Calcific Aortic Valve Disease (CAVD) is the third most common cause of cardiovascular disease, affecting nearly 5 million people in the United States alone. It is now the most common form of acquired valvular disease in industrialized countries and will likely affect more individuals in the coming years as the prevalence increases with life expectancy. It is known that the progression of CAVD is closely related to the behavior of aortic valve interstitial cells (AVICs); however the cellular mechanobiological mechanisms leading to dysfunction remain unclear. Generally, CAVD is characterized by the formation of calcified AVIC aggregates with an apoptotic core. These aggregates increase the leaflet stiffness and impede normal valve function. Multiple studies have investigated the effects of various biochemical cues on this process, such as transformation growth factor β1 (TGF-β1), on the regulation of nodule formation . Additionally, Yip et al revealed that matrix stiffness controls nodule formation in vitro, with stiffer substrates promoting apoptotic nodule formation, while compliant substrates generated nodules containing cells with osteoblast markers . This suggests that matrix stiffness is involved in the regulatory mechanisms of nodule formation and may initiate different types of nodule formation (i.e. osteogenic vs. dystrophic). In the current study, we examined the synergistic role of strain and TGF-β1 in the generation of calcified nodules AVICs.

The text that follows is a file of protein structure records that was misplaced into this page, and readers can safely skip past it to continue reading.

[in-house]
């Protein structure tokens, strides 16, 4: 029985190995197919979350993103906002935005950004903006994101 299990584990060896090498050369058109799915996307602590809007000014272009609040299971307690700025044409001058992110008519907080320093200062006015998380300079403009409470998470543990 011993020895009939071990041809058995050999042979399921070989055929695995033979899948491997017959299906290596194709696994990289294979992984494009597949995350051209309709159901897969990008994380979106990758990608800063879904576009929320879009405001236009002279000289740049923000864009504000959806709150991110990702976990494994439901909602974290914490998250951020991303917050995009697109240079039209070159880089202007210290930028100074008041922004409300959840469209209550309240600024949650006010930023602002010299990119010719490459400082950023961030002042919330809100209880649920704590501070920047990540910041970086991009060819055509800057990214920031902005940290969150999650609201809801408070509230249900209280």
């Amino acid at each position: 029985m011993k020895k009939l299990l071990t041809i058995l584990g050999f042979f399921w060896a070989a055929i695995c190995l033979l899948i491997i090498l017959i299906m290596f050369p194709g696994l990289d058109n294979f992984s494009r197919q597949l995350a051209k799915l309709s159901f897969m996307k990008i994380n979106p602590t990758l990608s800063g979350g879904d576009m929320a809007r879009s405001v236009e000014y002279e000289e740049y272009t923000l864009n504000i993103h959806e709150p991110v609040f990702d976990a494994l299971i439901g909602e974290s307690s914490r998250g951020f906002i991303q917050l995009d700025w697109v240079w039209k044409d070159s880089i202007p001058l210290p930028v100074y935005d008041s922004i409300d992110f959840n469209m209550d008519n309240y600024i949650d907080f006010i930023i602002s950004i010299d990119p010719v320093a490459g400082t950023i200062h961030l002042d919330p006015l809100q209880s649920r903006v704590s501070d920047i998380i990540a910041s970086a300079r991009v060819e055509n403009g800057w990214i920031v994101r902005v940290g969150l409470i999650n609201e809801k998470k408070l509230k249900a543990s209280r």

- Bioengineering Division
Calcific Nodule Morphogenesis by Aortic Valve Interstitial Cells: Synergism of Applied Strain and TGF-β1
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Chen, J, Fisher, CI, Sewell-Loftin, MK, & Merryman, WD. "Calcific Nodule Morphogenesis by Aortic Valve Interstitial Cells: Synergism of Applied Strain and TGF-β1." Proceedings of the ASME 2011 Summer Bioengineering Conference. ASME 2011 Summer Bioengineering Conference, Parts A and B. Farmington, Pennsylvania, USA. June 22–25, 2011. pp. 243-244. ASME. https://doi.org/10.1115/SBC2011-53899
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